A week ago (Wednesday, 24th November, 2010) Kenya’s Prime Minister, Raila Odinga, rose in Parliament to make a statement on the Threat of International Narcotics Trade to Kenya. The statement came days after the US Ambassador to Kenya, Michael Ranneberger, announced lifetime travel bans by the US Government against 4 unnamed Kenyans – three of whom are claimed to be Members of Parliament. Prime Minister Raila Odinga’s Statement makes disturbing but revealing reading about the extent of narcotics trafficking in Kenya and the impunity enjoyed by organized criminal syndicates. Among the facts presented to Parliament include:-
- Close to 1 per cent of the population smoke bhang (cannabis). The highest consumption is recorded in Coast Province at 2.3 per cent followed by Nyanza Province at 1.4 per cent. The lowest consumption is in Western Province with 0.3 per cent.
- Heroin has emerged as a killer drug to many Kenyan youth especially in urban areas, along the Coast and in Nairobi. Nationally, heroine is consumed by 0.1 per cent of the population. The highest consumption is in the Coast Province with 0.4 per cent. Nairobi and Central provinces have 0.2 per cent consumption while the rest of the provinces have less than 0.1 per cent consumption. Kenya has become a significant transit hub for cocaine destined for North America and Europe.
- There is evidence that international drug cartels operate in the country. They operate as loose networks with limited membership. Occasionally, they compete with each other, but often, they co-operate with other criminal networks to carry out their trade. They have links with other drug cartels in other cities of the world. These cartels, although run almost exclusively by foreigners, have recruited Kenyans into their networks as agents. The Kenyan agents tend to be prominent personalities, mostly to provide protection. Some members of our key security and other governance institutions are among the recruits.
- Drug traffickers are endangering our national security by also trafficking in small arms. Since the beginning of the year, there have been several seizures of arms destined for various parts of the country.
The first response to the Prime Minister’s Statement was made by Gitobu Imanyara, MP for Imenti Central, and he too had great revelations to make. Imanyara tabled a dossier of documents and photographs related to a 2005 importation of cocaine into Kenya. Imanyara’s dossier states that about New Year 2005, a cargo of 24 containers of narcotics (suspected to be cocaine) came through the Port of Mombasa disguised as Vietnamese rice. The contraband was interdicted, in warehouses, by a Senior Superintendent of Police, Mohammed Godana Jarssa, but for his trouble, Jarssa was dismissed from the Police Force by the Police Commissioner. The narcotics were removed from the warehouses and their destination remains unknown.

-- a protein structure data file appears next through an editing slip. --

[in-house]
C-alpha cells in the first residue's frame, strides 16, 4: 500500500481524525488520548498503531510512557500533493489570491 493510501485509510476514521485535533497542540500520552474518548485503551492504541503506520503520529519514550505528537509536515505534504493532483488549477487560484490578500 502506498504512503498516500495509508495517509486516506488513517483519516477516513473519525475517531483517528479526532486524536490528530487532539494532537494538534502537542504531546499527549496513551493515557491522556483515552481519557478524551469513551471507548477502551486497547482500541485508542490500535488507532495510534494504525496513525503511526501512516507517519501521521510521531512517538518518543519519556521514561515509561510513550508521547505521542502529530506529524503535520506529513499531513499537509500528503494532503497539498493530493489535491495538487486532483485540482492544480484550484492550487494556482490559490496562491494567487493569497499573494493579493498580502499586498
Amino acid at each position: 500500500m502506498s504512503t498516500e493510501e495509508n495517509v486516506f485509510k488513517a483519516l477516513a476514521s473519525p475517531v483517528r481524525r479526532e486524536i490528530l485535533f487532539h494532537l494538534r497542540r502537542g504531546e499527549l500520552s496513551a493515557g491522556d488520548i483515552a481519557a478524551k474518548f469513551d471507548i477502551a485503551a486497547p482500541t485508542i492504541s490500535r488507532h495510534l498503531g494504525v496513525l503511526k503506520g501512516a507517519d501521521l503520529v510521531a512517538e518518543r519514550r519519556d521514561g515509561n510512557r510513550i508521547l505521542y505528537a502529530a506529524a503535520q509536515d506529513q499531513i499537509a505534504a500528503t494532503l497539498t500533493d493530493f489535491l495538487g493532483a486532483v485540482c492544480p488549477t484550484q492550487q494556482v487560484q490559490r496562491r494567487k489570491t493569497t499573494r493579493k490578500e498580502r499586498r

Imanyara informed Parliament that Jarssa approached him in 2009 and told him how, in the course of the investigations, he had compiled a detailed report of how he had arrested and bonded two police officers for their role in abetting the importation of the narcotic containers. Jarssa explained to Imanyara how, after preliminary investigations, he had been ordered by the then Police Commissioner, Major-Gen. Hussein Ali, to immediately stop any further investigations and also to release the two officers he had arrested and return to Nairobi. Jarssa told Imanyara how, on his way from Mombasa to Nairobi, he had been ordered to report to some remote place near the Kenyan border town of Lokitaung, but failed to go after being warned it was a trap to secure his execution. Jarssa went into hiding for fear of his life emerging only recently to renew his written complaint against the former Commissioner of Police for abuse of office and corruption which he had first made to the then Director of KACC, Aaron Ringera, in a letter dated 10th August, 2006 setting out, in a detailed form, the nature of the investigations he had carried out. Incredibly the Kenya Anti Corruption Commission never took any steps to follow up Jarssaa’s report.
Considering the obvious threat that narco-trafficking poses to Kenya, and in support of Gitobu Imanyara’s campaign to end the impunity enjoyed by drug lords, Mars Group Kenya is publishing the Imanyara dossier as tabled in Parliament in its entirety. We hope Imanyara will be able to table the names of cartel members in parliament so that action can be taken against them immediately.
Use the hyperlinks below to read the Complete Mohammed Godana Jarssa Dossier